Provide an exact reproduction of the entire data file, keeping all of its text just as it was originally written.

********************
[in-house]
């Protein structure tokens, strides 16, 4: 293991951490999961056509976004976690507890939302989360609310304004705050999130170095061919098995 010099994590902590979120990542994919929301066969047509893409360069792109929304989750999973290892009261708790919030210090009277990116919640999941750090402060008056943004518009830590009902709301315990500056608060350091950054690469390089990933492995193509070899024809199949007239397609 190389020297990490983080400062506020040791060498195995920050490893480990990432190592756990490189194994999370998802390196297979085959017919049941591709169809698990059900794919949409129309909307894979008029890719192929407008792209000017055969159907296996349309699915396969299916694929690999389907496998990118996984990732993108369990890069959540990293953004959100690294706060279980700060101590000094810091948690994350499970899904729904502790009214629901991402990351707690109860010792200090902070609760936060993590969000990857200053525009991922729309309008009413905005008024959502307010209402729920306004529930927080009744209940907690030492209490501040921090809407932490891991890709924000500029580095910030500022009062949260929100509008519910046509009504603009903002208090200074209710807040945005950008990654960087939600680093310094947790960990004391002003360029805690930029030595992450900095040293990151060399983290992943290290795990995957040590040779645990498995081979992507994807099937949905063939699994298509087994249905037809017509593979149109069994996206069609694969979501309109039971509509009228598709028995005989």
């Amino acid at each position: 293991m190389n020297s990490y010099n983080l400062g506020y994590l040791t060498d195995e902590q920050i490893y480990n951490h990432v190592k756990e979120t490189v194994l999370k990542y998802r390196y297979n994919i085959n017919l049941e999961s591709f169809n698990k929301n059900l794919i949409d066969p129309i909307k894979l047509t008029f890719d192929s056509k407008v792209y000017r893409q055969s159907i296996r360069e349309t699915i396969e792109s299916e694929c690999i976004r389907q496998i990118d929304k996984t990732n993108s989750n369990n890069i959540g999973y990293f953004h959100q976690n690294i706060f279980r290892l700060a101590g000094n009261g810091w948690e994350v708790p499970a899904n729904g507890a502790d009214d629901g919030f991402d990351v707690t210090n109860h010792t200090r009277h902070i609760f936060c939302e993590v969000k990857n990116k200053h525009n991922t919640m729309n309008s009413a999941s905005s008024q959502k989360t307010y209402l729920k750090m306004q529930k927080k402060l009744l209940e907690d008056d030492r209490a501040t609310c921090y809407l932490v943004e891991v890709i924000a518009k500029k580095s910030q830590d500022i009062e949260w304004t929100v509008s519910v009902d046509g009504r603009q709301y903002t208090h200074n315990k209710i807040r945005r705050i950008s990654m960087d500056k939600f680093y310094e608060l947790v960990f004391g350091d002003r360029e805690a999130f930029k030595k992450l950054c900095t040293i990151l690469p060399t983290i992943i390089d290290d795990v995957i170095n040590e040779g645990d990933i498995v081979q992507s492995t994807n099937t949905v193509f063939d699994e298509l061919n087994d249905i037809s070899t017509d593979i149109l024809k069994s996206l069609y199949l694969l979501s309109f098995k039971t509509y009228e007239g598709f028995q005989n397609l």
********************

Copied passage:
[in-house]
């Protein structure tokens, strides 16, 4: 293991951490999961056509976004976690507890939302989360609310304004705050999130170095061919098995 010099994590902590979120990542994919929301066969047509893409360069792109929304989750999973290892009261708790919030210090009277990116919640999941750090402060008056943004518009830590009902709301315990500056608060350091950054690469390089990933492995193509070899024809199949007239397609 190389020297990490983080400062506020040791060498195995920050490893480990990432190592756990490189194994999370998802390196297979085959017919049941591709169809698990059900794919949409129309909307894979008029890719192929407008792209000017055969159907296996349309699915396969299916694929690999389907496998990118996984990732993108369990890069959540990293953004959100690294706060279980700060101590000094810091948690994350499970899904729904502790009214629901991402990351707690109860010792200090902070609760936060993590969000990857200053525009991922729309309008009413905005008024959502307010209402729920306004529930927080009744209940907690030492209490501040921090809407932490891991890709924000500029580095910030500022009062949260929100509008519910046509009504603009903002208090200074209710807040945005950008990654960087939600680093310094947790960990004391002003360029805690930029030595992450900095040293990151060399983290992943290290795990995957040590040779645990498995081979992507994807099937949905063939699994298509087994249905037809017509593979149109069994996206069609694969979501309109039971509509009228598709028995005989």
């Amino acid at each position: 293991m190389n020297s990490y010099n983080l400062g506020y994590l040791t060498d195995e902590q920050i490893y480990n951490h990432v190592k756990e979120t490189v194994l999370k990542y998802r390196y297979n994919i085959n017919l049941e999961s591709f169809n698990k929301n059900l794919i949409d066969p129309i909307k894979l047509t008029f890719d192929s056509k407008v792209y000017r893409q055969s159907i296996r360069e349309t699915i396969e792109s299916e694929c690999i976004r389907q496998i990118d929304k996984t990732n993108s989750n369990n890069i959540g999973y990293f953004h959100q976690n690294i706060f279980r290892l700060a101590g000094n009261g810091w948690e994350v708790p499970a899904n729904g507890a502790d009214d629901g919030f991402d990351v707690t210090n109860h010792t200090r009277h902070i609760f936060c939302e993590v969000k990857n990116k200053h525009n991922t919640m729309n309008s009413a999941s905005s008024q959502k989360t307010y209402l729920k750090m306004q529930k927080k402060l009744l209940e907690d008056d030492r209490a501040t609310c921090y809407l932490v943004e891991v890709i924000a518009k500029k580095s910030q830590d500022i009062e949260w304004t929100v509008s519910v009902d046509g009504r603009q709301y903002t208090h200074n315990k209710i807040r945005r705050i950008s990654m960087d500056k939600f680093y310094e608060l947790v960990f004391g350091d002003r360029e805690a999130f930029k030595k992450l950054c900095t040293i990151l690469p060399t983290i992943i390089d290290d795990v995957i170095n040590e040779g645990d990933i498995v081979q992507s492995t994807n099937t949905v193509f063939d699994e298509l061919n087994d249905i037809s070899t017509d593979i149109l024809k069994s996206l069609y199949l694969l979501s309109f098995k039971t509509y009228e007239g598709f028995q005989n397609l």